Furthermore, all professionals have areas where they might benefit from more professional development or consultation. Recognizing those areas and seeking out opportunities for professional growth and collaboration help you practice more ethically and perform more effectively. For example, advocating for a particular professional education opportunity might help you feel more equipped to support your school population, while also bolstering your energy and excitement for your career.

Physical health: Staying active also goes a long way toward good self-care. Take a short walk during the school day if you can fit it into your schedule, or make time for some physical activity before you transition from work to home. Take a few moments to enjoy nature and the world around you. Just like practicing gratitude, physical activity shouldn’t be onerous. You don’t need to train for a marathon or become a champion weight lifter. Find something you enjoy doing, be it walking, riding a bike, swimming, hula hooping, skating or countless other ways to be active while having fun. Being mindful about your eating or scheduling a healthy lunch with a colleague during the school week can also support your physical health and feeling of connectedness.

Outside of work: Connecting with your loved ones and strengthening relationships with friends outside of work also helps with self-care. Practice leisure activities that make you happy or calm, and prioritize those leisure activities in your regular schedule. For some people, leisure might mean yoga; for others, it might mean painting or going to the movies. Make time for whatever fuels positive feelings in you.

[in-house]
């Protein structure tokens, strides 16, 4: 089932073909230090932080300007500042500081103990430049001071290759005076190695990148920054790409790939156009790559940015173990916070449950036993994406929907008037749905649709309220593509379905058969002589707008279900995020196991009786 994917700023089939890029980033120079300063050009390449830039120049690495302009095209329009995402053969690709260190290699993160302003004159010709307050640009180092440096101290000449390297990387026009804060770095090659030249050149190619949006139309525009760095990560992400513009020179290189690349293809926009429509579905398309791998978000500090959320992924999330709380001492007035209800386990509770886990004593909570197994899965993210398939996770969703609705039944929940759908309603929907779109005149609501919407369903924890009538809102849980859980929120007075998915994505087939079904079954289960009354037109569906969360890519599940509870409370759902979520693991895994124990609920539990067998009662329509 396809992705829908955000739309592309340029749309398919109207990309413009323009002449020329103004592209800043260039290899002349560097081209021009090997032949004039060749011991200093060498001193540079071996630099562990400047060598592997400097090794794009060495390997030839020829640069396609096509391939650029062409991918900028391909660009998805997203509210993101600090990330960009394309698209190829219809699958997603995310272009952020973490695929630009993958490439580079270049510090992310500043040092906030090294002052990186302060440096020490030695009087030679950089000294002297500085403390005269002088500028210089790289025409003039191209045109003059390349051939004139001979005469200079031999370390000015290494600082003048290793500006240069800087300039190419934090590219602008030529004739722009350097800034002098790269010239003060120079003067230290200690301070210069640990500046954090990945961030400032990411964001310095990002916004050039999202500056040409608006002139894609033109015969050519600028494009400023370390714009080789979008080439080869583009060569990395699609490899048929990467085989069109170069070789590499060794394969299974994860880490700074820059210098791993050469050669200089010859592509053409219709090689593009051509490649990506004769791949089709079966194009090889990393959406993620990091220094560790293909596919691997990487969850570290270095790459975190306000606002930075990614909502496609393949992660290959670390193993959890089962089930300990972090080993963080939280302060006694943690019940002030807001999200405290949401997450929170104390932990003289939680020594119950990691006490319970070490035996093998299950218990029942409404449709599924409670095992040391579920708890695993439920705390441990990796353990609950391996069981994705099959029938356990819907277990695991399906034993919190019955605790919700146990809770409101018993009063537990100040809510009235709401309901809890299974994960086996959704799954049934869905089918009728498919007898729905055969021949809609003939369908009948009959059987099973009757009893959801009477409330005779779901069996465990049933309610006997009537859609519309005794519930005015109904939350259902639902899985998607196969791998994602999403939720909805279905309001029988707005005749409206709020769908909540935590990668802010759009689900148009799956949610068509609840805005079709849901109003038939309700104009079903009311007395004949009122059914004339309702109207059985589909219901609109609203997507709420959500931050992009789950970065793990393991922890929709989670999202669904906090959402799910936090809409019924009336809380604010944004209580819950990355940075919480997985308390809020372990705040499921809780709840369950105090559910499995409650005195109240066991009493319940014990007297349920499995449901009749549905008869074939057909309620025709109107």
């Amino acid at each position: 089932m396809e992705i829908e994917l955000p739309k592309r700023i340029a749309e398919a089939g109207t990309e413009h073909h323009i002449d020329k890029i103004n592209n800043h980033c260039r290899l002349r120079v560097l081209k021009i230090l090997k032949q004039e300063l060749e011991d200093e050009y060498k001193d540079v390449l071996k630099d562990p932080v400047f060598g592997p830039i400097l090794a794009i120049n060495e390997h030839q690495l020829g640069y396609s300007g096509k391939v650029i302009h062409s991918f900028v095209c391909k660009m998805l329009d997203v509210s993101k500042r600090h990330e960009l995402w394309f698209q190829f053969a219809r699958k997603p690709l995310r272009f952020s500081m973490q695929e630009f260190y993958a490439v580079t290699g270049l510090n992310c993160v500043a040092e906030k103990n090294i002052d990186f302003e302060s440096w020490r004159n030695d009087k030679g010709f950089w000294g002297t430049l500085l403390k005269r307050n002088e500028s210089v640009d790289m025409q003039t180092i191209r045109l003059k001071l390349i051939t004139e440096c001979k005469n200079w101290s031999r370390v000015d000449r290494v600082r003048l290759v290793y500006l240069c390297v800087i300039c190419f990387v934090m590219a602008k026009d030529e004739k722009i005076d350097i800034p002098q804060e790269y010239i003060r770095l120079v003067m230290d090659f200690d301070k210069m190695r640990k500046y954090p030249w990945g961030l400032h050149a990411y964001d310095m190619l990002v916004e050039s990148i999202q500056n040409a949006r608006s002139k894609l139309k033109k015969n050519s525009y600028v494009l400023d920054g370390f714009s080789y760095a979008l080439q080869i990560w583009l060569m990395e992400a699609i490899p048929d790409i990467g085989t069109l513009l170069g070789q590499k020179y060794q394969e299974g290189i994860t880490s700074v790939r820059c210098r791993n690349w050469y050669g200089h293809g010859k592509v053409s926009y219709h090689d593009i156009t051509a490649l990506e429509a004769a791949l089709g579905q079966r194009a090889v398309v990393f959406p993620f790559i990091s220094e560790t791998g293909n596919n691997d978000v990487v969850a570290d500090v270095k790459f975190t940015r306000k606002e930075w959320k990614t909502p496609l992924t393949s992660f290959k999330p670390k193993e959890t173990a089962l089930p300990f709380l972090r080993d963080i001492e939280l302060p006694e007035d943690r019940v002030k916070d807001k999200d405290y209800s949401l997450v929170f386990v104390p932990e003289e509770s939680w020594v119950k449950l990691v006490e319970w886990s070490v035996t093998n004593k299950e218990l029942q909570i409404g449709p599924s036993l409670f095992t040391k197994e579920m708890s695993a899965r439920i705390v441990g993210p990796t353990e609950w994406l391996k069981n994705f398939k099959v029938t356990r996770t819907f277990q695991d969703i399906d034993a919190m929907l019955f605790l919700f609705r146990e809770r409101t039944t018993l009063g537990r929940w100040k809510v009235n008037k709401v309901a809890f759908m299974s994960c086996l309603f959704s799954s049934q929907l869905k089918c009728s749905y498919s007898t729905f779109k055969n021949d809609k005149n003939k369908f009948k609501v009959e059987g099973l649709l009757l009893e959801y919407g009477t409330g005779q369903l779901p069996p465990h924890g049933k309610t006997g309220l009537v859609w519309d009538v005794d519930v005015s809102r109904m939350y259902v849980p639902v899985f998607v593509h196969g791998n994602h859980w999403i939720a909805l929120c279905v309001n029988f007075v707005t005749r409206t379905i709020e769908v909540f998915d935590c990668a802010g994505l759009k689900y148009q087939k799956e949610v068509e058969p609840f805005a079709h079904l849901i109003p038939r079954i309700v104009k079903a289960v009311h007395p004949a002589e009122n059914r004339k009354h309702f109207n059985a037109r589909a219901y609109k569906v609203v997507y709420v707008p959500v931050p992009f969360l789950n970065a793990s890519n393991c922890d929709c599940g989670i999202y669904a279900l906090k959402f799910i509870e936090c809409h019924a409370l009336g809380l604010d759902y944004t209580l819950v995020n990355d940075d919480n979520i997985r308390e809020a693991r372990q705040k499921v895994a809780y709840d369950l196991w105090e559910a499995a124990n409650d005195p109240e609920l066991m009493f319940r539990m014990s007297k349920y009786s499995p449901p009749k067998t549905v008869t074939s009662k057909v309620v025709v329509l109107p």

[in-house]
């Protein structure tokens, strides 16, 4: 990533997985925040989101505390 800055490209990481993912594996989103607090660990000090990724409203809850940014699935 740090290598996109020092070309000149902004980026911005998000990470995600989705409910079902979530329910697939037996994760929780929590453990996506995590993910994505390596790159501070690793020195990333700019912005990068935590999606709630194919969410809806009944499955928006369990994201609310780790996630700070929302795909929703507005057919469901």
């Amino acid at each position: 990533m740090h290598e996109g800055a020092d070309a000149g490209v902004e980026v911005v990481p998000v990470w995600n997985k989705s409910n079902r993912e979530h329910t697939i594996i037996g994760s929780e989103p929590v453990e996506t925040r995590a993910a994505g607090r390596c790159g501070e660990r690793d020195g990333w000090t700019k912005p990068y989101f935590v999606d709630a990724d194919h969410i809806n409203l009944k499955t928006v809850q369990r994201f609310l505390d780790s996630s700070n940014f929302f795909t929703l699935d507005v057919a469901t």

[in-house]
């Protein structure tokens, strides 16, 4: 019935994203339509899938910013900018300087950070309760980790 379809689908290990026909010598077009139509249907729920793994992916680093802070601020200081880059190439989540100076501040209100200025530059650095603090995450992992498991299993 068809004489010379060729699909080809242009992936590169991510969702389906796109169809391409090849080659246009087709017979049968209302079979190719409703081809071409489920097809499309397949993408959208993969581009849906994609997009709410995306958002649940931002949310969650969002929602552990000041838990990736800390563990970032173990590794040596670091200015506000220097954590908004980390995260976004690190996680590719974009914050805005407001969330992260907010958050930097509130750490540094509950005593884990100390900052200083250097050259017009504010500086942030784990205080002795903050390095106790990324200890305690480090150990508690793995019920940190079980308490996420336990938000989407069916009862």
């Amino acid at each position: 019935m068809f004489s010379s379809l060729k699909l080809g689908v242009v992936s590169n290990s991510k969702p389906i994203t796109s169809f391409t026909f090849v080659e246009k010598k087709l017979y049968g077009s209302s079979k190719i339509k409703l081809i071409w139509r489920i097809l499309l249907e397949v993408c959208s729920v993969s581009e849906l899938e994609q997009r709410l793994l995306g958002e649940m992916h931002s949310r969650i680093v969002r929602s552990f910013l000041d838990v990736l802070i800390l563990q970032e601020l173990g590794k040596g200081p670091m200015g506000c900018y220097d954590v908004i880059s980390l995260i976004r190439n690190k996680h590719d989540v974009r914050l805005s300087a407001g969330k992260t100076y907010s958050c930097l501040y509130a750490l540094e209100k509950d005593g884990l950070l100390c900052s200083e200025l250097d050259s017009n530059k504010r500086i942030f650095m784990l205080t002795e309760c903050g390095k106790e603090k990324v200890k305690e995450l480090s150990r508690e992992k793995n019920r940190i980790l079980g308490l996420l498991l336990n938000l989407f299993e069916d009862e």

Self-care will look different from person to person. What works for your best friend may not work for you. Making your own self-care plan helps you set personal goals and monitor those goals. Consider how you might integrate a variety of self-care and wellness practices into your regular schedule. How can you include self-care in your work day? How will you integrate it at home or outside of work? What are your self-care strategies within different categories of wellness?

Remember, when self-care is most effectively practiced, it isn’t just in response to stressful experiences, and it isn’t about waiting to practice self-care until the summer when you’re off work or less busy. Practicing self-care is a year-round necessity. You know what they say – put on your own oxygen mask before helping others.

Jacqueline Zeller, Ph.D., is part of the faculty at the Harvard Graduate School of Education’s prevention science and practice/CAS in counseling program. She can be reached at